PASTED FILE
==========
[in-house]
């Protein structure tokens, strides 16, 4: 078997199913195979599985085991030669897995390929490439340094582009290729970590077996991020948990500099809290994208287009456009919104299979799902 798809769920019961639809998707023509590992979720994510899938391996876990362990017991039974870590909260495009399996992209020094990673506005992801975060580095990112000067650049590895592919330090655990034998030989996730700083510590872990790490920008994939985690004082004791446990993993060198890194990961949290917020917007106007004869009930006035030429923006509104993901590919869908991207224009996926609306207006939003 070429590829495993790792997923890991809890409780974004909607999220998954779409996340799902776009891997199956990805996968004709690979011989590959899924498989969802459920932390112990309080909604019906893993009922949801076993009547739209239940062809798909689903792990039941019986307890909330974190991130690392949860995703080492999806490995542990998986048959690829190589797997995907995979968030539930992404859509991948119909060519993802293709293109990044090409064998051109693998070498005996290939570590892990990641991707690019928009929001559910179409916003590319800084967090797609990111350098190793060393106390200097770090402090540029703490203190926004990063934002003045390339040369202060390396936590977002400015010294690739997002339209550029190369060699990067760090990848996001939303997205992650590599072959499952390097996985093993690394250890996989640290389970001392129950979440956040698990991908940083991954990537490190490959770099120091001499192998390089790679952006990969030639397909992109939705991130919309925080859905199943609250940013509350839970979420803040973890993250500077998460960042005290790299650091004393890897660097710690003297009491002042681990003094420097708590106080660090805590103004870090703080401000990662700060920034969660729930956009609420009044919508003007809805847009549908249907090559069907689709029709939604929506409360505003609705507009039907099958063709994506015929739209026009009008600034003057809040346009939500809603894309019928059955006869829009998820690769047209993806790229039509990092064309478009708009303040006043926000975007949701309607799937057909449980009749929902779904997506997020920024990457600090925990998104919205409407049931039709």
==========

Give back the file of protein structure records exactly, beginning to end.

[in-house]
């Protein structure tokens, strides 16, 4: 078997199913195979599985085991030669897995390929490439340094582009290729970590077996991020948990500099809290994208287009456009919104299979799902 798809769920019961639809998707023509590992979720994510899938391996876990362990017991039974870590909260495009399996992209020094990673506005992801975060580095990112000067650049590895592919330090655990034998030989996730700083510590872990790490920008994939985690004082004791446990993993060198890194990961949290917020917007106007004869009930006035030429923006509104993901590919869908991207224009996926609306207006939003 070429590829495993790792997923890991809890409780974004909607999220998954779409996340799902776009891997199956990805996968004709690979011989590959899924498989969802459920932390112990309080909604019906893993009922949801076993009547739209239940062809798909689903792990039941019986307890909330974190991130690392949860995703080492999806490995542990998986048959690829190589797997995907995979968030539930992404859509991948119909060519993802293709293109990044090409064998051109693998070498005996290939570590892990990641991707690019928009929001559910179409916003590319800084967090797609990111350098190793060393106390200097770090402090540029703490203190926004990063934002003045390339040369202060390396936590977002400015010294690739997002339209550029190369060699990067760090990848996001939303997205992650590599072959499952390097996985093993690394250890996989640290389970001392129950979440956040698990991908940083991954990537490190490959770099120091001499192998390089790679952006990969030639397909992109939705991130919309925080859905199943609250940013509350839970979420803040973890993250500077998460960042005290790299650091004393890897660097710690003297009491002042681990003094420097708590106080660090805590103004870090703080401000990662700060920034969660729930956009609420009044919508003007809805847009549908249907090559069907689709029709939604929506409360505003609705507009039907099958063709994506015929739209026009009008600034003057809040346009939500809603894309019928059955006869829009998820690769047209993806790229039509990092064309478009708009303040006043926000975007949701309607799937057909449980009749929902779904997506997020920024990457600090925990998104919205409407049931039709």